Garmin announced today that it has purchased Firstbeat Technologies' Firstbeat Analytics, its business unit responsible for physiological-measurement algorithms for use with consumer health and wellness devices. The terms of the deal were not disclosed.
Headquartered in Jyvaskyla, Finland, Firstbeat Analytics has been providing software that interprets various data collected from sensors. It has licensed the technology to a handful of consumer fitness device-makers – including Garmin – to enable tracking of wearers' stress, sleep, VO2 max, respiration rate, calories burned and several other metrics.
“Having utilized Firstbeat’s innovative analytics across our product lines for more than a decade, we are excited to have the Firstbeat Analytics associates join the Garmin team, establishing us at the forefront of physiological analytics,” Cliff Pemble, Garmin president and CEO, said in a statement. “Together with their team of physiologists, scientists and engineers, we look forward to providing Garmin customers with unmatched technology for greater performance, recovery and overall health.”
Firstbeat Analytics will continue to operate out of its current facilities. Garmin's purchase does not include Firstbeat Technologies' other businesses, focused on corporate and sports customers.
WHY IT MATTERS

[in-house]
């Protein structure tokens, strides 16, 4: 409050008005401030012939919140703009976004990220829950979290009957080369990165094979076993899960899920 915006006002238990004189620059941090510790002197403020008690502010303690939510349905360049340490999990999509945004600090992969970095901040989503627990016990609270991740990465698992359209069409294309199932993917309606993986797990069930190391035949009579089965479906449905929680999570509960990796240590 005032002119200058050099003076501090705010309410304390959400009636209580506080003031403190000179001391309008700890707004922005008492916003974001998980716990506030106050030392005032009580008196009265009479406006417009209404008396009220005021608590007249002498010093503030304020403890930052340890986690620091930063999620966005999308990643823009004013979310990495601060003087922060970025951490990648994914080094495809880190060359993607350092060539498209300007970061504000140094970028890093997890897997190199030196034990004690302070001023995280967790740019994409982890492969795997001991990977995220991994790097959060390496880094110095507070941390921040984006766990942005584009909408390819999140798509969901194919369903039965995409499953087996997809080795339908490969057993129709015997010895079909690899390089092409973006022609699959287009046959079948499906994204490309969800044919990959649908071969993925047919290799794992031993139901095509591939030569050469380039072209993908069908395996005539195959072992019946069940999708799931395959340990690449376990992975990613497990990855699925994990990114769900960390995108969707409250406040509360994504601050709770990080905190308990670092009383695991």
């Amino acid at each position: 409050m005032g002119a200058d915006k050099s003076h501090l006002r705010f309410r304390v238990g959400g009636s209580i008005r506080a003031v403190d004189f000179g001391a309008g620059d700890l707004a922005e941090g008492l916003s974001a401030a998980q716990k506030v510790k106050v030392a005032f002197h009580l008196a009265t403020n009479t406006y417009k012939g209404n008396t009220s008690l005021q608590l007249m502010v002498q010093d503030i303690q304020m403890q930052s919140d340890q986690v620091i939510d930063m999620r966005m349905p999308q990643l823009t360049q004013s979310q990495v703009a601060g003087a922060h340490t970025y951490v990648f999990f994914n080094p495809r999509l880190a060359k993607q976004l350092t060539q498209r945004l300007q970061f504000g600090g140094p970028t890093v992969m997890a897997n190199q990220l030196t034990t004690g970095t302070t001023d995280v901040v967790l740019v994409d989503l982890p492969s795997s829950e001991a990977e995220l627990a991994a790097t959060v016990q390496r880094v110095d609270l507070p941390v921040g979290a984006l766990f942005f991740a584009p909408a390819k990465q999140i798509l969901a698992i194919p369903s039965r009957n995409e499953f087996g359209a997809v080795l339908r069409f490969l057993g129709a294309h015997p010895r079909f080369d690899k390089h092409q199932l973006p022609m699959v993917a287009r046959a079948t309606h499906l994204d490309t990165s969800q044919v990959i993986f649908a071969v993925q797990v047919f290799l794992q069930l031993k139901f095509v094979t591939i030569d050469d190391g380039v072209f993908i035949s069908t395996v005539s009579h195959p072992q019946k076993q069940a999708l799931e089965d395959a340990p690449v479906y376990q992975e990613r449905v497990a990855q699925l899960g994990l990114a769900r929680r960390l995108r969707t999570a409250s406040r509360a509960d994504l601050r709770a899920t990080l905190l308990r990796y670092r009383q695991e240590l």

To say that Garmin's smartwatches were heavily reliant on Firstbeat's algorithms would be an understatement – the Garmin Fenix 6 GPS smartwatch, for instance, lists 18 different health- and performance-tracking features that are supported by the technology. Bringing Firstbeat's business in-house gives Garmin more control over how the health-tracking technology develops.
Looking to the rest of the market, this acquisition also places Garmin in a position of power over competitors who were also licensing Firstbeat's technology – Casio, Xiaomi, Huawei, Amazfit and Suunto, to name a few. The Swiss company can now set the terms of Firstbeat Analytics' upcoming licensing deals, so allowing Garmin to either generate new income or hamper the feature sets of its smartwatch rivals.
THE LARGER TREND
Similar to Apple and Samsung, the first and second smartwatch market share leaders, Garmin has been steadily incorporating more health and fitness tracking features into its product lineup. Last year saw the addition of menstrual-cycle tracking to the company's various consumer devices, while 24-7 fitness monitoring was a key focus of last fall's Venu and vívoactive watch reveals.
The wearables' onboard sensors have also earned Garmin's devices a role in several health-research projects, among the most recent of which is Scripps Research Translational Institute's DETECT Study for the early detection of viral disease symptoms.